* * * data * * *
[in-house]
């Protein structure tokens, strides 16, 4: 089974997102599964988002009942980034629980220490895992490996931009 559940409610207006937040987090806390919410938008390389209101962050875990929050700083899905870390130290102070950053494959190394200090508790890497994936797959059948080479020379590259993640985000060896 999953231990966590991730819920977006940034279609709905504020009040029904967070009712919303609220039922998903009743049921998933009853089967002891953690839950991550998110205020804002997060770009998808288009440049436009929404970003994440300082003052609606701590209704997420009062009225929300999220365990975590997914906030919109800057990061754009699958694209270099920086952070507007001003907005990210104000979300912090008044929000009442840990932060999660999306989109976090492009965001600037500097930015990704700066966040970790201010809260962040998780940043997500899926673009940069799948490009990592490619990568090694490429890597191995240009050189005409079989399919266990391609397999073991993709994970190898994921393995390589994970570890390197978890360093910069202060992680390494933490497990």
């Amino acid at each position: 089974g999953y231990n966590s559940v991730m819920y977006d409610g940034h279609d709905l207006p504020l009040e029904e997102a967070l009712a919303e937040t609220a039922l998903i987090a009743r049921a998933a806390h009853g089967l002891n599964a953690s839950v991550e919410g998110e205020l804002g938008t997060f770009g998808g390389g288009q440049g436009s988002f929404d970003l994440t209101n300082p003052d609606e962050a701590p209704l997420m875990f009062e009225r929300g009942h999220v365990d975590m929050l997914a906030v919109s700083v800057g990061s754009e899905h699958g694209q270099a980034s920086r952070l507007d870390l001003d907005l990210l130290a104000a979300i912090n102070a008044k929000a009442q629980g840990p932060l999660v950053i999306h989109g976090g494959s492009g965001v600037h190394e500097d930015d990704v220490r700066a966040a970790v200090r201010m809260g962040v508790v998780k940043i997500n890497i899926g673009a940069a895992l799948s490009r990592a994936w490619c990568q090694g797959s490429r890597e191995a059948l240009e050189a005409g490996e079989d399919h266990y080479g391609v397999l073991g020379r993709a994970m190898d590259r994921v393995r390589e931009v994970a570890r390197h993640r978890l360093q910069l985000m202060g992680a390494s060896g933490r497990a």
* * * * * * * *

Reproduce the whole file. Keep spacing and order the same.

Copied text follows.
[in-house]
């Protein structure tokens, strides 16, 4: 089974997102599964988002009942980034629980220490895992490996931009 559940409610207006937040987090806390919410938008390389209101962050875990929050700083899905870390130290102070950053494959190394200090508790890497994936797959059948080479020379590259993640985000060896 999953231990966590991730819920977006940034279609709905504020009040029904967070009712919303609220039922998903009743049921998933009853089967002891953690839950991550998110205020804002997060770009998808288009440049436009929404970003994440300082003052609606701590209704997420009062009225929300999220365990975590997914906030919109800057990061754009699958694209270099920086952070507007001003907005990210104000979300912090008044929000009442840990932060999660999306989109976090492009965001600037500097930015990704700066966040970790201010809260962040998780940043997500899926673009940069799948490009990592490619990568090694490429890597191995240009050189005409079989399919266990391609397999073991993709994970190898994921393995390589994970570890390197978890360093910069202060992680390494933490497990």
């Amino acid at each position: 089974g999953y231990n966590s559940v991730m819920y977006d409610g940034h279609d709905l207006p504020l009040e029904e997102a967070l009712a919303e937040t609220a039922l998903i987090a009743r049921a998933a806390h009853g089967l002891n599964a953690s839950v991550e919410g998110e205020l804002g938008t997060f770009g998808g390389g288009q440049g436009s988002f929404d970003l994440t209101n300082p003052d609606e962050a701590p209704l997420m875990f009062e009225r929300g009942h999220v365990d975590m929050l997914a906030v919109s700083v800057g990061s754009e899905h699958g694209q270099a980034s920086r952070l507007d870390l001003d907005l990210l130290a104000a979300i912090n102070a008044k929000a009442q629980g840990p932060l999660v950053i999306h989109g976090g494959s492009g965001v600037h190394e500097d930015d990704v220490r700066a966040a970790v200090r201010m809260g962040v508790v998780k940043i997500n890497i899926g673009a940069a895992l799948s490009r990592a994936w490619c990568q090694g797959s490429r890597e191995a059948l240009e050189a005409g490996e079989d399919h266990y080479g391609v397999l073991g020379r993709a994970m190898d590259r994921v393995r390589e931009v994970a570890r390197h993640r978890l360093q910069l985000m202060g992680a390494s060896g933490r497990a």